After talking for a while, Janette and I went outside and walked  around the block 3 times and I felt  better for it. Some years before I had done the Carrick course in chiropractic neurology, I got in touch with a chiropractor in Ealing Johan Jeronomous and asked for an appointment to be assessed and have treatment so I could measure my improvement as I went along.

7th of May was a bank holiday and I went to the gym to do a Cooper test on a treadmill. Basically a Cooper test is a measurement of how far you can get walking or running in 12 min. I had done one just before I started treatment and right up to the point during chemo when  I no longer had any energy. I had remained between 2200 m in 2400 m during treatment, now I was down as 1420 m on this test post chemo and I weighed 101 Kilos.  I also lifted a few light weights and swam 2 lengths of the pool, I was completly exhausted and had to rest most of the next day.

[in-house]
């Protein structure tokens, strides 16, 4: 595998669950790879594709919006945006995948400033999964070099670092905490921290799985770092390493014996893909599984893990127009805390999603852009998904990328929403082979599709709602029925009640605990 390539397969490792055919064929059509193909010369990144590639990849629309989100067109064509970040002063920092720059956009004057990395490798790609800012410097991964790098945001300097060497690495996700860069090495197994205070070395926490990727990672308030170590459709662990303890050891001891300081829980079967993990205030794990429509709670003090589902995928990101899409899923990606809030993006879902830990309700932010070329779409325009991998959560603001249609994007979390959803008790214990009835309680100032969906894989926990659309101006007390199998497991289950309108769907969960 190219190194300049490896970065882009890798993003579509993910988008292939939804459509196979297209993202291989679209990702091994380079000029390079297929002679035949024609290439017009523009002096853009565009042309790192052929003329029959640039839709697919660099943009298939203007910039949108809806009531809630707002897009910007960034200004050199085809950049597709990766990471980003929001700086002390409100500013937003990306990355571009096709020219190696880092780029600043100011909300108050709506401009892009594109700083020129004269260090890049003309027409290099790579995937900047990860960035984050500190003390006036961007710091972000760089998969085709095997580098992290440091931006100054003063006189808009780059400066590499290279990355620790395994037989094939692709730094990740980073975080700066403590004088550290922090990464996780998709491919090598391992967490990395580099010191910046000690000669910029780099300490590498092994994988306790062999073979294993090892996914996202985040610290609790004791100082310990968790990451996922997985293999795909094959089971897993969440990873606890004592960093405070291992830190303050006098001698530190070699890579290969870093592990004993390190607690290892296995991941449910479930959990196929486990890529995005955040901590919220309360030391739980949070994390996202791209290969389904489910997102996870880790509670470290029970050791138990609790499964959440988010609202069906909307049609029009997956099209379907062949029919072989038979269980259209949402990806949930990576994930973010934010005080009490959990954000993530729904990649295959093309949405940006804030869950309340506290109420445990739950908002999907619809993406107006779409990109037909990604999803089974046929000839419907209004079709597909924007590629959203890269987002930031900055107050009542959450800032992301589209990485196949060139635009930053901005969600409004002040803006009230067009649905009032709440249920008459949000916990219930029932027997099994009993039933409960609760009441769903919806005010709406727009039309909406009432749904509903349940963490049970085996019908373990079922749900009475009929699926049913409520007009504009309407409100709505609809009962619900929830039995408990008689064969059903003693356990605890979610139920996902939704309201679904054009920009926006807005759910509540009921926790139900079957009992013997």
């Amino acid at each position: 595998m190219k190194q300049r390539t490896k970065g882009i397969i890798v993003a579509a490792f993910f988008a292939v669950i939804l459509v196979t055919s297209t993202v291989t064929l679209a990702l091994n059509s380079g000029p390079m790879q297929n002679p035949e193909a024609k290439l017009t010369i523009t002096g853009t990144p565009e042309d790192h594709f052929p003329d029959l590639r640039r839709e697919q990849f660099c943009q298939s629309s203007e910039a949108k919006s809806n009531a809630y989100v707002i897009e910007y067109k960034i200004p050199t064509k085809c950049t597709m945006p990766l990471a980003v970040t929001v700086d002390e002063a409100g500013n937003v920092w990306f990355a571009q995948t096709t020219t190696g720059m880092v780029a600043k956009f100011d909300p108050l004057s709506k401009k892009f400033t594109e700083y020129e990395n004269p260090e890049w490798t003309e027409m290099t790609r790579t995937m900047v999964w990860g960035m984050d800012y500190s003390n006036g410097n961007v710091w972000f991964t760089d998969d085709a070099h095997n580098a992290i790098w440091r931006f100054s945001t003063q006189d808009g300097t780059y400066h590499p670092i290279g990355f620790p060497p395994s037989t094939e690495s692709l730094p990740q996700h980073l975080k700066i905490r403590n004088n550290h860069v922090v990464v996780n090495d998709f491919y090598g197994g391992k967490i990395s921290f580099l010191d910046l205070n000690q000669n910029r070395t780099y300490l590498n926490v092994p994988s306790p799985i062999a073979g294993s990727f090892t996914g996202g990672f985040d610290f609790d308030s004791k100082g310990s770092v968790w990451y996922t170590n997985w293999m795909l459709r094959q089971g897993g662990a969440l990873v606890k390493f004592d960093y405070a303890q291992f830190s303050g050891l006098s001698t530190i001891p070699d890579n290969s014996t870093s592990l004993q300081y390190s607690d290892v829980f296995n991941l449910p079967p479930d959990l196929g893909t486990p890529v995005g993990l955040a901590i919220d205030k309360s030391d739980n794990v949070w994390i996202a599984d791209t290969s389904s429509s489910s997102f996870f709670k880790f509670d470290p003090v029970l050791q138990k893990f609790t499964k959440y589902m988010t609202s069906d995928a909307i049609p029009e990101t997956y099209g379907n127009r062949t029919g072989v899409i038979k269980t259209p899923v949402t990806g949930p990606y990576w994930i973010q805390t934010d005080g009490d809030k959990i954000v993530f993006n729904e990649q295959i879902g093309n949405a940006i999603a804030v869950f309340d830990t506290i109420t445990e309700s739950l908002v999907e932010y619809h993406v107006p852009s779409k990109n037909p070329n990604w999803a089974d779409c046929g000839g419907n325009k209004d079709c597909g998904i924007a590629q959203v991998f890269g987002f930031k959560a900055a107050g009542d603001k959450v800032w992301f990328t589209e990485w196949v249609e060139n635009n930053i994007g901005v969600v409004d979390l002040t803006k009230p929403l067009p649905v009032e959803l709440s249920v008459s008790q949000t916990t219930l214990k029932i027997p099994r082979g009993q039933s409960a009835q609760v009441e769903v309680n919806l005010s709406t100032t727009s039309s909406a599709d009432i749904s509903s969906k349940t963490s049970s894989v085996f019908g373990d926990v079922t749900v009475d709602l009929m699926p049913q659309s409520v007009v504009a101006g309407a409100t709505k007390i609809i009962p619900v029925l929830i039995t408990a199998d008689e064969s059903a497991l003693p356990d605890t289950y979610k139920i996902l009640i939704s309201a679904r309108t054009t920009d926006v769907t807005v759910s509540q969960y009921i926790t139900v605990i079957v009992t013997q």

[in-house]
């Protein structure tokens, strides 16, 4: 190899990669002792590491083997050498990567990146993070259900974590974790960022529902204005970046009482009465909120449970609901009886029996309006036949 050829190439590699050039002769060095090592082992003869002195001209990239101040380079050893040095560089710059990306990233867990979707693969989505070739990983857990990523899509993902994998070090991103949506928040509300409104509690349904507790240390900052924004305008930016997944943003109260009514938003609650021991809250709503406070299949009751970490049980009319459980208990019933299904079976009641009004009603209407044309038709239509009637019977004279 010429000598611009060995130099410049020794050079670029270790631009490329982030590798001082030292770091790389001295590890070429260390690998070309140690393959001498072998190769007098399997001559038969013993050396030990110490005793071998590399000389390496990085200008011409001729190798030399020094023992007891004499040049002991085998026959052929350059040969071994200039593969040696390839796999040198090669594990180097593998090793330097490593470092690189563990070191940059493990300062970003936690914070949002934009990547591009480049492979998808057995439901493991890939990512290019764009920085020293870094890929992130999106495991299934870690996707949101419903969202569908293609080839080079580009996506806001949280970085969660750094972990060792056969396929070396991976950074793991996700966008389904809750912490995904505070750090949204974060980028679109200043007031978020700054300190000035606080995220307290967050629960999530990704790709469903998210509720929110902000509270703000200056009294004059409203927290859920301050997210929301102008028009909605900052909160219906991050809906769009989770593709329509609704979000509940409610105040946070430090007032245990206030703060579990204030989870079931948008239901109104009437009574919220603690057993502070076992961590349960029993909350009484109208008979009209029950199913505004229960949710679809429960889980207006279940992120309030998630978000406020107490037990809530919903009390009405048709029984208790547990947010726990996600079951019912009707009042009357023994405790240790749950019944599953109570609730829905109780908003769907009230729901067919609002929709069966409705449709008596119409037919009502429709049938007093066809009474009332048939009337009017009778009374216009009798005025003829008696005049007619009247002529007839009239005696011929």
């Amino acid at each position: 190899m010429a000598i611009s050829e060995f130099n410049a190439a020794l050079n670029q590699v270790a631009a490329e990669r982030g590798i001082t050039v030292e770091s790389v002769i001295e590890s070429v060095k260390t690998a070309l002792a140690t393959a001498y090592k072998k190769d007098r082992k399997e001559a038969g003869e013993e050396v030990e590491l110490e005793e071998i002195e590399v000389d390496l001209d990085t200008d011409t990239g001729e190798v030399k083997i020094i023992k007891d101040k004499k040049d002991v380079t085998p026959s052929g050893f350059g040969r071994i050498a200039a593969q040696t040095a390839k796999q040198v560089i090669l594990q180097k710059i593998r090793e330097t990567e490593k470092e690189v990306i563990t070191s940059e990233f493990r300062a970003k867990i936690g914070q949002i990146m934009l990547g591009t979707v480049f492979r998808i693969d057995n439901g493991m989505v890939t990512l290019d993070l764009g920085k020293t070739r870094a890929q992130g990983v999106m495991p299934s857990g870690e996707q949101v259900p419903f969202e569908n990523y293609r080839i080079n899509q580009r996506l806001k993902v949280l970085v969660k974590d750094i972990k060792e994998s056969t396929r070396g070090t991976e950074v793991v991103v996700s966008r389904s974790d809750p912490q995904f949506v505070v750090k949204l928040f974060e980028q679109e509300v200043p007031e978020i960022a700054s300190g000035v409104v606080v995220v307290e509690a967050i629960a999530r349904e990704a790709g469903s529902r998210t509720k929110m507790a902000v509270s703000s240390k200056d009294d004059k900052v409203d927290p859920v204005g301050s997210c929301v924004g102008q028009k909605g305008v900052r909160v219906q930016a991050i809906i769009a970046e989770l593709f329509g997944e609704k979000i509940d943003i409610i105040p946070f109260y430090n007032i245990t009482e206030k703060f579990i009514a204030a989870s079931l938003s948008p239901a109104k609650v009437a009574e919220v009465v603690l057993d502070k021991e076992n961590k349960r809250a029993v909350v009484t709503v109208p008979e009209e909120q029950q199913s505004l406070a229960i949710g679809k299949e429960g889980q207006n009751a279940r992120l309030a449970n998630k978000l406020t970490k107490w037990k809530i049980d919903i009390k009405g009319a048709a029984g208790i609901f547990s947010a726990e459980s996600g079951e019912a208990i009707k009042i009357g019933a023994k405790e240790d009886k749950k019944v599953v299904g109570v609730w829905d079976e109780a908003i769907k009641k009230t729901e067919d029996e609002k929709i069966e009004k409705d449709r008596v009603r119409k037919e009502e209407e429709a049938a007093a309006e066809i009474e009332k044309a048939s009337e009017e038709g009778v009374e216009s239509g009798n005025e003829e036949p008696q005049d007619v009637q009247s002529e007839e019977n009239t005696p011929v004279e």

Went to the chiropractor on the Tuesday he measured my sensory, motor, autonomic function and reflexes and put me on the balance machine to see how long I could hold on a static platform (about 20 seconds). On 10 May as my luck would have it I had another gout attack, which prevented me walking, I’ve been getting these every month since started chemo and the only thing that seemed to relieve the pain was to powerful anti-inflammatory Declafennec which I did not want to take but the pain was too much. I had read an article about drinking concentrated cherry juice (Cherry Active) and thought I would try it and to my amazement in 2 days it took the edge off their pain, I have been drinking it since and have-not had another attack of gout in 12 months. The public is warned this is only anecdotal evidence not science,  and no doubt the lifestyle change which began here has had an impact.

 

On 17 May I went into the new Victoria Hospital to have my colostomy reversed. As bad as cancer treatment was the colostomy bag was the worst part of the whole experience. It taught me how people can get used to anything no matter how horrible, so I was really looking forward to having my ass back.October 2011 007

My excellent surgeon Ian Bloom performed the surgery on May the 18th 2012.  I follow the same routiene as always. I tell the anesthetist to warn me 10 seconds before I go to sleep, so that when I go out there last thought in my head are the children.